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We review literature linking patterns of vocal accommodation in the paraverbal range of the voice to small group structures of status and dominance. We provide a thorough…
We review literature linking patterns of vocal accommodation in the paraverbal range of the voice to small group structures of status and dominance. We provide a thorough overview of the current state of vocal accommodation research, tracing the development of the model from its early focus on patterns of mutual vocal adaptation, to the current focus on structural factors producing patterns of unequal accommodation between group members. We also highlight gaps in existing knowledge and opportunities to contribute to the development of vocal accommodation as an unobtrusive, nonconscious measure of small group hierarchies.
We trace the empirical development of vocal accommodation as a measure of status and power, and discuss connections between vocal accommodation and two prominent theoretical frameworks: communication accommodation theory (CAT) and expectation states theory. We also provide readers with a guide for collecting and analyzing vocal data and for calculating two related measures of vocal accommodation.
Across multiple studies, vocal accommodation significantly predicts observers’ perceptions regarding interactants engaged in debates and interviews. Studies have specifically linked vocal accommodation to perceptions of relative power or dominance, but have not shown a relationship between accommodation and perceptions of prestige.
Vocal accommodation measures have clear applications for measuring and modeling group dynamics. More work is needed to understand how accommodation functions in clearly-defined status situations, how the magnitude of status differences affects the degree of accommodation inequality, and how vocal accommodation is related to other correlates of social status, including openness to influence and contributions to group tasks.
We survey and organize over fifty years of theoretical research on status and expectation state processes. After defining some key terms in this theoretical approach, we…
We survey and organize over fifty years of theoretical research on status and expectation state processes. After defining some key terms in this theoretical approach, we briefly describe theories and branches in the program.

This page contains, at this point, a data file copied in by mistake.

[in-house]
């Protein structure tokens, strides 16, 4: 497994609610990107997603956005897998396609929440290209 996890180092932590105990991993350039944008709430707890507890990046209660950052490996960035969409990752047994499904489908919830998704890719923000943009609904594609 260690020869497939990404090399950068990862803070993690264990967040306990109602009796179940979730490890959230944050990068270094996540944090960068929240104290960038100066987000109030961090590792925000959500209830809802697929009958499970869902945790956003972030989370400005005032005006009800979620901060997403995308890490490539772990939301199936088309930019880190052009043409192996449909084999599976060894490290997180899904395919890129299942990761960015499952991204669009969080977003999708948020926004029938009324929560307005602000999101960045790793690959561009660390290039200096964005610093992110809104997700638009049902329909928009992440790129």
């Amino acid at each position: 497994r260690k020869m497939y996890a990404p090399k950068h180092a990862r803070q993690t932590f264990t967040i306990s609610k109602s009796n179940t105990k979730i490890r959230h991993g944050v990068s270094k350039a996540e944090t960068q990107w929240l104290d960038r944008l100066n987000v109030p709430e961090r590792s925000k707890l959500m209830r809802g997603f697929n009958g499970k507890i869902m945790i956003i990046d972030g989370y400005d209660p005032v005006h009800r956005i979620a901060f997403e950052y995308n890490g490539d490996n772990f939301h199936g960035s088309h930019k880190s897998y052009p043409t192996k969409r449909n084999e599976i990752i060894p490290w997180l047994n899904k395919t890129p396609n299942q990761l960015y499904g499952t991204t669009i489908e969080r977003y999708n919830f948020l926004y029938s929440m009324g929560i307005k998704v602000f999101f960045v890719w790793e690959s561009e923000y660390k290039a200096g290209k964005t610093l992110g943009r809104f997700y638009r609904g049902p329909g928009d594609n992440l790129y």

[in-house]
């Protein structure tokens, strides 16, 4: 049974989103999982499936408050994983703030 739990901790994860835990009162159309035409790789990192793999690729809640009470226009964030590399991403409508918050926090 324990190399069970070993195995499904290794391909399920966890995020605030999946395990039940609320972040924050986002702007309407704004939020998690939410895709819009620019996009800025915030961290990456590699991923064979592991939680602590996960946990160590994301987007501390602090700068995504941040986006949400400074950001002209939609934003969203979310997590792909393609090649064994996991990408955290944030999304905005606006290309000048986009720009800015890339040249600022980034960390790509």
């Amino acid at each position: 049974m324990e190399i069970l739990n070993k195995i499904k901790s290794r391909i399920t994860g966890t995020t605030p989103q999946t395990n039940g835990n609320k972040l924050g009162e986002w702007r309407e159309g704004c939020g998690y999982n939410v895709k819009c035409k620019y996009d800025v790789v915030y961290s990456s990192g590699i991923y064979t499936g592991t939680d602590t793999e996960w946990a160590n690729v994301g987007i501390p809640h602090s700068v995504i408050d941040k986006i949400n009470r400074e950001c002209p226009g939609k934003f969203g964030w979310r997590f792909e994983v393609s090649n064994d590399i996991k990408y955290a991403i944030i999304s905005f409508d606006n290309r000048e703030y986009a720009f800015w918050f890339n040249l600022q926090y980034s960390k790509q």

We also focus on a few theories that illustrate distinct patterns of theory growth, using them to show the variety of ways in which the research program has grown.
The program structure developed from a single set of theories on development and maintenance of group inequality in the 1960s to six interrelated branches by 1988. Between 1988 and today, the overall structure has grown to total 19 different branches. We briefly describe each branch, identifying over 200 resources for the further study of these branches.
Although the various branches share key concepts and processes, they have been developed by different researchers, in a variety of settings from laboratories to schools to business organizations. Second, we outline some important issues for further research in some of the branches. Third, we emphasize the value of developing new research methods for testing and applying the theories.
These theories have been used to explain phenomena of gender, racial, and ethnic inequality among others, and for understanding some cases of personality attributions, deviance and control processes, and application of double standards in hiring.
Status and expectation state processes often operate to produce invidious social inequalities. Understanding these processes can enable social scientists to devise more effective interventions to reduce these inequalities.
Originality/Value of the Chapter
Status and expectation state processes occupy a significant segment of research into group processes. This chapter provides an authoritative overview of ideas in the program, what is known, and what remains to be discovered.
Purpose – In recent decades, some sociologists have turned to evolutionary biology, neuroscience, and cognitive science to support, modify, and reconfigure existing social…
Purpose – In recent decades, some sociologists have turned to evolutionary biology, neuroscience, and cognitive science to support, modify, and reconfigure existing social psychological theory. In this chapter, we build on this momentum by considering the relevance of current work in affective and cognitive neuroscience for understanding emotions and the self. Our principal aim is to enlarge the range of phenomena currently considered by sociologists who study emotion while showing how affective dynamics play an important role across most outcomes and processes of interest to social scientists.